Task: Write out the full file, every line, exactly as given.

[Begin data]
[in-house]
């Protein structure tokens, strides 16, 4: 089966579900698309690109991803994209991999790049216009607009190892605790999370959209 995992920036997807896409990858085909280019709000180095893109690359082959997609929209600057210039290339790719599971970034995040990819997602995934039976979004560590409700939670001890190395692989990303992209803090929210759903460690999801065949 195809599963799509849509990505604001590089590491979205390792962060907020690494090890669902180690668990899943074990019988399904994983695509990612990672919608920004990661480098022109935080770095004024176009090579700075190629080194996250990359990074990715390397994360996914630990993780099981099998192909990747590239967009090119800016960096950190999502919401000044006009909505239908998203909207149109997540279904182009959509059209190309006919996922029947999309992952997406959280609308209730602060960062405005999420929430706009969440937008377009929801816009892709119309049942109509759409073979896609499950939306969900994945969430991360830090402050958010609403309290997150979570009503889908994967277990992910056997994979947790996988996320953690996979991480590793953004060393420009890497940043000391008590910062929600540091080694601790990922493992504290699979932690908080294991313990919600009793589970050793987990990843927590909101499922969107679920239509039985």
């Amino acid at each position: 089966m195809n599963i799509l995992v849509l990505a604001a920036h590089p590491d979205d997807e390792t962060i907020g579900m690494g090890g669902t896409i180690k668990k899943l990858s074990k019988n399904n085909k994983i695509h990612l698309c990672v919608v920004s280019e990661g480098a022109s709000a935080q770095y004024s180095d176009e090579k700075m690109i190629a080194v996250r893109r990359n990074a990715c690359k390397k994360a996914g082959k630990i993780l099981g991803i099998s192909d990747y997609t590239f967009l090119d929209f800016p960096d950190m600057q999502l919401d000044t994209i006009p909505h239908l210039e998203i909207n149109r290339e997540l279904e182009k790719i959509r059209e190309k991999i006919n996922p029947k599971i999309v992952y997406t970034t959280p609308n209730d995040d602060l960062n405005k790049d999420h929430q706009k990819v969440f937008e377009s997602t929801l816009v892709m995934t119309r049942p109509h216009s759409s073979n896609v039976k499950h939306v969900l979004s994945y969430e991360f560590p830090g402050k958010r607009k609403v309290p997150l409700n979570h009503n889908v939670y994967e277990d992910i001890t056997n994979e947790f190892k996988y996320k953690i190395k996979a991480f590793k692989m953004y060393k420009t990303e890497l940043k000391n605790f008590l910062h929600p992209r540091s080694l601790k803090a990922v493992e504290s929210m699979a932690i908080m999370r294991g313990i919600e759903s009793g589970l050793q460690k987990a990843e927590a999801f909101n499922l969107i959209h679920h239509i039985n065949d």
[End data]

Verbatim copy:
[in-house]
């Protein structure tokens, strides 16, 4: 089966579900698309690109991803994209991999790049216009607009190892605790999370959209 995992920036997807896409990858085909280019709000180095893109690359082959997609929209600057210039290339790719599971970034995040990819997602995934039976979004560590409700939670001890190395692989990303992209803090929210759903460690999801065949 195809599963799509849509990505604001590089590491979205390792962060907020690494090890669902180690668990899943074990019988399904994983695509990612990672919608920004990661480098022109935080770095004024176009090579700075190629080194996250990359990074990715390397994360996914630990993780099981099998192909990747590239967009090119800016960096950190999502919401000044006009909505239908998203909207149109997540279904182009959509059209190309006919996922029947999309992952997406959280609308209730602060960062405005999420929430706009969440937008377009929801816009892709119309049942109509759409073979896609499950939306969900994945969430991360830090402050958010609403309290997150979570009503889908994967277990992910056997994979947790996988996320953690996979991480590793953004060393420009890497940043000391008590910062929600540091080694601790990922493992504290699979932690908080294991313990919600009793589970050793987990990843927590909101499922969107679920239509039985």
């Amino acid at each position: 089966m195809n599963i799509l995992v849509l990505a604001a920036h590089p590491d979205d997807e390792t962060i907020g579900m690494g090890g669902t896409i180690k668990k899943l990858s074990k019988n399904n085909k994983i695509h990612l698309c990672v919608v920004s280019e990661g480098a022109s709000a935080q770095y004024s180095d176009e090579k700075m690109i190629a080194v996250r893109r990359n990074a990715c690359k390397k994360a996914g082959k630990i993780l099981g991803i099998s192909d990747y997609t590239f967009l090119d929209f800016p960096d950190m600057q999502l919401d000044t994209i006009p909505h239908l210039e998203i909207n149109r290339e997540l279904e182009k790719i959509r059209e190309k991999i006919n996922p029947k599971i999309v992952y997406t970034t959280p609308n209730d995040d602060l960062n405005k790049d999420h929430q706009k990819v969440f937008e377009s997602t929801l816009v892709m995934t119309r049942p109509h216009s759409s073979n896609v039976k499950h939306v969900l979004s994945y969430e991360f560590p830090g402050k958010r607009k609403v309290p997150l409700n979570h009503n889908v939670y994967e277990d992910i001890t056997n994979e947790f190892k996988y996320k953690i190395k996979a991480f590793k692989m953004y060393k420009t990303e890497l940043k000391n605790f008590l910062h929600p992209r540091s080694l601790k803090a990922v493992e504290s929210m699979a932690i908080m999370r294991g313990i919600e759903s009793g589970l050793q460690k987990a990843e927590a999801f909101n499922l969107i959209h679920h239509i039985n065949d």